I have to give fair warning, this post will be very dry.
I was reading blogs with Eligible Family Member (EFM) tags and stumbled across one of my favorites. A post from a few days ago really struck home for me, and has prompted me to write this post.
While that may seem like a crazy thing to say, particularly at a spouse orientation, I was not the least surprised. Spouse orientation was an interesting day for me, and I assume for many other spouses. First, let me explain the backstory.
Prior to spouse orientation, most of the information EFMs receive is from the spouse, who receives the information from the State Department. During the application process, the applicant is given packets about the FLO. The FLO was set up because EFMs had to accept unemployment as part of the trailing spouse position and they wanted that to change. They wanted the State Department to acknowledge that EFMs are generally well educated and have rewarding professional lives. They want to continue to have careers throughout their time abroad. Furthermore, without work, it can be a tough transition, leading the direct hire to seek other employment so his/her spouse can lead a happy, fulfilling life.
Anyway, the direct hire receives all the information about the FLO, the Global Employment Initiative (GEI) and the Expanded Professional Associate Program (EPAP). These programs all sound fantastic! They pass this on to the EFM and accept the job as a diplomat. This brings me to the spouse orientation. This is the first time a spouse is invited to learn about life abroad as an EFM. This is when dreams are shattered. I was told that the best thing to do when moving to a new post is to either telework or pick up a hobby – like writing, photography, or guitar. I had just quit my office job and couldn’t think of a hobby that I liked enough to give me fulfillment for the rest of my “professional” life. They mentioned that spouses love getting coffee, or often find joy in learning new recipes. With each new suggestion, my heart sank a little deeper. It’s clear why I’m not entirely surprised that a C-suite executive spouse was told to try running a daily bake sale.
The most useful portion of the spouse orientation was when an EFM came in to discuss his experiences at his past couple posts. Finally, I was given an honest and direct answer. He said something along the lines of, it was lonely at times. I was working full time prior to our departure so I couldn’t learn the language. I had a hard time getting around, and an even harder time meeting people. I applied for a job at the Embassy, but I never got it. You’ll find it’s very typical for only a single job opening to become available when you’re at post and everyone wants it. If you do get that job, you often have to wait about 6 months for the security clearance. That being said, I’ve never regretted my decision to come along. For every hard day, there’s something amazing I’ve learned, plus I’ve lived and traveled to some pretty cool places.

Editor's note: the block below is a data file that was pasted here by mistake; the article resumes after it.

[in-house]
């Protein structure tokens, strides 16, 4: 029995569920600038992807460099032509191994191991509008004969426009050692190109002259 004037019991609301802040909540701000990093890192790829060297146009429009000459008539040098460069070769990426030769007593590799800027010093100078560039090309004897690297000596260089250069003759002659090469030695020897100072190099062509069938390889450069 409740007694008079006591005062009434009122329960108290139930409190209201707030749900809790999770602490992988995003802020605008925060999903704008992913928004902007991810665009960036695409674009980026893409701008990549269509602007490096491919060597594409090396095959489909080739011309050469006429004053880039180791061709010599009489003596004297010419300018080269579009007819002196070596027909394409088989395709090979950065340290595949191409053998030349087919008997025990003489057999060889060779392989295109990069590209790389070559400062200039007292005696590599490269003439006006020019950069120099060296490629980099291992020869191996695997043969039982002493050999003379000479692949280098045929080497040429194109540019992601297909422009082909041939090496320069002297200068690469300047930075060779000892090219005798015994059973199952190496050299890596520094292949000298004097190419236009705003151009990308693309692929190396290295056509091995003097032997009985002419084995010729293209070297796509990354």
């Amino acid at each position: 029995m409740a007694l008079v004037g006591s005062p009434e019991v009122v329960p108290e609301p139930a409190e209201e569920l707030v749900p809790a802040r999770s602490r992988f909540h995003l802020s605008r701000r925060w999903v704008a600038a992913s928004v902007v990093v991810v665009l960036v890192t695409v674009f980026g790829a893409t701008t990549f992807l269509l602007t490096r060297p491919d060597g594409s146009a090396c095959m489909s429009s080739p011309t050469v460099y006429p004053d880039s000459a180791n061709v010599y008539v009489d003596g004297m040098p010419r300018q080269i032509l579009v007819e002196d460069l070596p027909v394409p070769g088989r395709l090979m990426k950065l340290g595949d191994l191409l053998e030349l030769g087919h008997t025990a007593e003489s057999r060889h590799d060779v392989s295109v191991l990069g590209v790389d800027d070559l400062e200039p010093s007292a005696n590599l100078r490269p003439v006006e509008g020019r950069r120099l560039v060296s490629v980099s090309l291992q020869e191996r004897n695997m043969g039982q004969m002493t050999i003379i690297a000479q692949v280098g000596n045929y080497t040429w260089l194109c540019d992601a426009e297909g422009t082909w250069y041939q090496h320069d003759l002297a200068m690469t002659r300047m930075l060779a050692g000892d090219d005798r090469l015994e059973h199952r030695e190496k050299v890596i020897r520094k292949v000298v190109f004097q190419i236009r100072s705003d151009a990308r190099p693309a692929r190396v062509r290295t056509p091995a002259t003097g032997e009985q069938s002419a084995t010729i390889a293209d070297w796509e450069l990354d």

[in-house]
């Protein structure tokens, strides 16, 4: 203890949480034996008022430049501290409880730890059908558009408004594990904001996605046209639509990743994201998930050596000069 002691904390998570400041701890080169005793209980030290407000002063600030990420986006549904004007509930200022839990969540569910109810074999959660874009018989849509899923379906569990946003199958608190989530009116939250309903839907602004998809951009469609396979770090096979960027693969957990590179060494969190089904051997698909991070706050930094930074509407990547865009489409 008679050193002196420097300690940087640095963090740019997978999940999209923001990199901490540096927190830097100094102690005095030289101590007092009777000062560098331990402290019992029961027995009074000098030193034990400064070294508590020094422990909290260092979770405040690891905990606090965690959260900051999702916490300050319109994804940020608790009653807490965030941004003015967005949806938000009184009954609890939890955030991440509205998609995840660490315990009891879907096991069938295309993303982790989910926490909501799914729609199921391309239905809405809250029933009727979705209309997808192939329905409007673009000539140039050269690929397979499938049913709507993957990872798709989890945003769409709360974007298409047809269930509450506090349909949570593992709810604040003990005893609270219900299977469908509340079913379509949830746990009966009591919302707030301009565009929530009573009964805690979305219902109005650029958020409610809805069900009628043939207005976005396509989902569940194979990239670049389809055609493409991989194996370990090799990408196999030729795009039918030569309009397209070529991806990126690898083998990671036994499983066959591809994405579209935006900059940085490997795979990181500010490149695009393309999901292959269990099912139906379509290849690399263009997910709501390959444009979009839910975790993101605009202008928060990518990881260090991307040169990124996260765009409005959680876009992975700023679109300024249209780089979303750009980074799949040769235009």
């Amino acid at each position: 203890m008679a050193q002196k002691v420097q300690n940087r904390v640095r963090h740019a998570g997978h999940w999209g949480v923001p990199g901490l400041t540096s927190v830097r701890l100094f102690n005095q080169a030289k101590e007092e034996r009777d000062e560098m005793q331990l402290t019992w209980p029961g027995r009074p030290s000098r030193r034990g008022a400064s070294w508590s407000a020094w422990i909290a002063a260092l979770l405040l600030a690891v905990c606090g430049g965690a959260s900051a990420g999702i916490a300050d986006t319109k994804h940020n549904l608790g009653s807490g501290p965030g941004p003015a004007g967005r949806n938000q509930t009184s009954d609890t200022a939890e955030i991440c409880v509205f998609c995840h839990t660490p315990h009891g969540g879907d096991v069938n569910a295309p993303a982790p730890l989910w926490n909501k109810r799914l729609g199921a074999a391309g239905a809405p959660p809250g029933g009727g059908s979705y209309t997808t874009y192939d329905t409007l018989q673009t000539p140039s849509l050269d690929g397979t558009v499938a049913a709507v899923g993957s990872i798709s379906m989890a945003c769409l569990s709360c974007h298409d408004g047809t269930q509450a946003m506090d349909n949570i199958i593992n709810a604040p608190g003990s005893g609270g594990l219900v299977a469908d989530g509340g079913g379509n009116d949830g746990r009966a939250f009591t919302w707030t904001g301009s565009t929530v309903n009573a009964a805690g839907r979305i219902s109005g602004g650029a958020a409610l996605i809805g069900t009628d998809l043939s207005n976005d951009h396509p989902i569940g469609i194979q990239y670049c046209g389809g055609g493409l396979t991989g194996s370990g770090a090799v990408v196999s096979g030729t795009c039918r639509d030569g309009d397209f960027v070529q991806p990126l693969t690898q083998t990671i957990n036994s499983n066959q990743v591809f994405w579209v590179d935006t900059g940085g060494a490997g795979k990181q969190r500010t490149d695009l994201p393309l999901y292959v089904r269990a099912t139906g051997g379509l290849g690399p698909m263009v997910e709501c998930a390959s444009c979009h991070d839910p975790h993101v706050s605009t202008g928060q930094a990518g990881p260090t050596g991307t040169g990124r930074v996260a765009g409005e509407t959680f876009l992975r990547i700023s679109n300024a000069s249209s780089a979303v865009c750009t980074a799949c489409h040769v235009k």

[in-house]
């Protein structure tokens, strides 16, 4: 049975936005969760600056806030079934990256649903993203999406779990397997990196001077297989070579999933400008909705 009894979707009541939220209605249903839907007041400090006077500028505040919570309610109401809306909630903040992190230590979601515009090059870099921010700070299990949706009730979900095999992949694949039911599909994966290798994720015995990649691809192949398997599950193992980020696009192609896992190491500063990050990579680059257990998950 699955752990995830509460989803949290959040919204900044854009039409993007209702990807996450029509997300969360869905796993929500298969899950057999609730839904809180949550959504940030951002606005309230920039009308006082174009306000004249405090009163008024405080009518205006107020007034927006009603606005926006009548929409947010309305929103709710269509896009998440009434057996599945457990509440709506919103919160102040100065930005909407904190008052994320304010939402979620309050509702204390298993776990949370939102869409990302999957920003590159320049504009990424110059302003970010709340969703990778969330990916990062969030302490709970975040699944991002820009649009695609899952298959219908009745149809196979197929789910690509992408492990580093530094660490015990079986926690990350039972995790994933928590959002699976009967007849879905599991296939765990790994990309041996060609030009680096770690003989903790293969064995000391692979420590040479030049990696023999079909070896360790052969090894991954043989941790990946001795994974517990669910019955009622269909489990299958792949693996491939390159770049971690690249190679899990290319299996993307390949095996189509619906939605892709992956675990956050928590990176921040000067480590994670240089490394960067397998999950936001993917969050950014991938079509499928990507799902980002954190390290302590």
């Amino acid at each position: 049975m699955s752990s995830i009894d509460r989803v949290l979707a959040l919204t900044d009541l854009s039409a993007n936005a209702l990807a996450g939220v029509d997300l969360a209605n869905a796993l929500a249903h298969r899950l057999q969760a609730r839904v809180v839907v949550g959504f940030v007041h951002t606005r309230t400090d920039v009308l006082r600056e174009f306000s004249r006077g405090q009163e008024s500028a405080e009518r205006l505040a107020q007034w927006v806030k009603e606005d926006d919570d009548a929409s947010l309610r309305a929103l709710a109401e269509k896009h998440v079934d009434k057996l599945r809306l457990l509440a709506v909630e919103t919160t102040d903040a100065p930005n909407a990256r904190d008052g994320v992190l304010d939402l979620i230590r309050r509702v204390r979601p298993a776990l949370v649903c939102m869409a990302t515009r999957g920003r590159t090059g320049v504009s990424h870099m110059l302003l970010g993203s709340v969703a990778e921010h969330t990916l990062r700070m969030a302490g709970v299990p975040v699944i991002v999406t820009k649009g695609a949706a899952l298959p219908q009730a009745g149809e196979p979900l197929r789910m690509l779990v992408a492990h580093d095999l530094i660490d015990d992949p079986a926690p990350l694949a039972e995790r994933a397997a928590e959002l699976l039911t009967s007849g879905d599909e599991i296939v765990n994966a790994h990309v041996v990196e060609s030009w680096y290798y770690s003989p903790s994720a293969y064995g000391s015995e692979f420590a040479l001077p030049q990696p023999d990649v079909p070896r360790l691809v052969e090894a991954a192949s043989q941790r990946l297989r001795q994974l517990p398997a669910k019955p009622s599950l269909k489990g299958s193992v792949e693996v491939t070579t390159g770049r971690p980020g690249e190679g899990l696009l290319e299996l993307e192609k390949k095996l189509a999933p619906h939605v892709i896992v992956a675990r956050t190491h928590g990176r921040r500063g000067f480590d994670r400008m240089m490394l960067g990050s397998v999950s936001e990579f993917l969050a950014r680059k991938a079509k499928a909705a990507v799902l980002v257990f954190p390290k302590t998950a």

Later in the day, I was presented with the statistics regarding family member employment. I was quite displeased, for two reasons. First, 60% unemployment seems fairly high, and didn’t give me much hope for finding a job. Second, this includes spouses who are employed full time, part-time, and “as needed.” My opportunity for regular employment started seeming less and less likely.
I tried and tried to find some more honest answers online through blogs, but came up fairly dry. Mostly because a lot of blogs are written by EFMs with children, so it didn’t seem to fit our situation. They filled their days hanging out with toddlers, meeting other parents from school, volunteering, working at the Embassy, or enjoying early retirement. Finally, I was put in touch with a friend’s friend, who is also an EFM in her mid twenties, with no children. She told me that the saying tends to be, assume you’ll be unemployed, finding employment is a bonus. Don’t expect it to be in your career field, and if it’s at the embassy, it will generally be administrative in nature. So, I learned that the GEI hasn’t been as successful as I had hoped.
The most immediate, and easiest, fix I can see for the short term is to include reliable internet as a utility. Housing and utilities abroad are covered by the State Department, but internet has not been added to the list of utilities. This means that internet is not set up in the house upon arrival. This would be fine in the United States, but abroad, it can take 2-3 months for the internet to be fully installed, and in those places, it’s generally very unreliable. These does not provide EFMs with a very good chance at teleworking. If it were included as a utility and the fastest provider was used, EFMs would have an infinitely better chance at teleworking as a career from post to post.
With all that said, there are, of course, some very big pros to this lifestyle. Some people do not want to work and certainly will feel no shame in deciding not to apply for a job. Household help is affordable at many posts, money is provided for each school age child to help cover the costs of the expensive international schools, and housing is provided. It is a great opportunity to travel, experience new cultures and find new interests or better develop old ones. While the career may not be traditional, through part time jobs, volunteer work, some full time positions, and hobbies, it can still be a very rewarding life.
So why have I bothered writing all this, especially since I have a job? I wished that I had found this type of information before we committed to the lifestyle. While it probably wouldn’t have changed my decision, it would have been nice to have made the decision based on the truth. I am very grateful that the FLO, CLO, GEI, EPAP all exist, I just think there’s a long way to go and until we get there, the truth should be made more public.